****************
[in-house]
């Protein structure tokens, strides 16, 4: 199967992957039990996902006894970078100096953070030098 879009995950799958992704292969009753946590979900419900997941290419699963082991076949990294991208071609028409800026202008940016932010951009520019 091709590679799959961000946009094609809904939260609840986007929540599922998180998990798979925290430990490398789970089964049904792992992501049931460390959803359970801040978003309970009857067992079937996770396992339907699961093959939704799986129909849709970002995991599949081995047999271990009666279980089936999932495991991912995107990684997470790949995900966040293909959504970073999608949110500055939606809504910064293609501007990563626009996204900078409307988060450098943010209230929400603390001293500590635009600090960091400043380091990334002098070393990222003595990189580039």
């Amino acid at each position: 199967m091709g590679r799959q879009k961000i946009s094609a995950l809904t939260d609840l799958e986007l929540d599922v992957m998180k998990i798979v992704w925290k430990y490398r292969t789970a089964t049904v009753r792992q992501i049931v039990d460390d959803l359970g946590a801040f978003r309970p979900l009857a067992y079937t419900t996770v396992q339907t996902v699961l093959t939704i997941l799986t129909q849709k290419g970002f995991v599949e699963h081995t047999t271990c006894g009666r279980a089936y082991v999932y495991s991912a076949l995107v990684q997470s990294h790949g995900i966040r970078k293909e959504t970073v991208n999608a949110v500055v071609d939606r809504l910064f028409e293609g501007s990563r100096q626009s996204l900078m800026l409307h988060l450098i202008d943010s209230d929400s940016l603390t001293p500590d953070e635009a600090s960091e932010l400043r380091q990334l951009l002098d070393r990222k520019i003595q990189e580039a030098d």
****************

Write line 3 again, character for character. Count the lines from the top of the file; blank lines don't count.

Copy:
């Amino acid at each position: 199967m091709g590679r799959q879009k961000i946009s094609a995950l809904t939260d609840l799958e986007l929540d599922v992957m998180k998990i798979v992704w925290k430990y490398r292969t789970a089964t049904v009753r792992q992501i049931v039990d460390d959803l359970g946590a801040f978003r309970p979900l009857a067992y079937t419900t996770v396992q339907t996902v699961l093959t939704i997941l799986t129909q849709k290419g970002f995991v599949e699963h081995t047999t271990c006894g009666r279980a089936y082991v999932y495991s991912a076949l995107v990684q997470s990294h790949g995900i966040r970078k293909e959504t970073v991208n999608a949110v500055v071609d939606r809504l910064f028409e293609g501007s990563r100096q626009s996204l900078m800026l409307h988060l450098i202008d943010s209230d929400s940016l603390t001293p500590d953070e635009a600090s960091e932010l400043r380091q990334l951009l002098d070393r990222k520019i003595q990189e580039a030098d």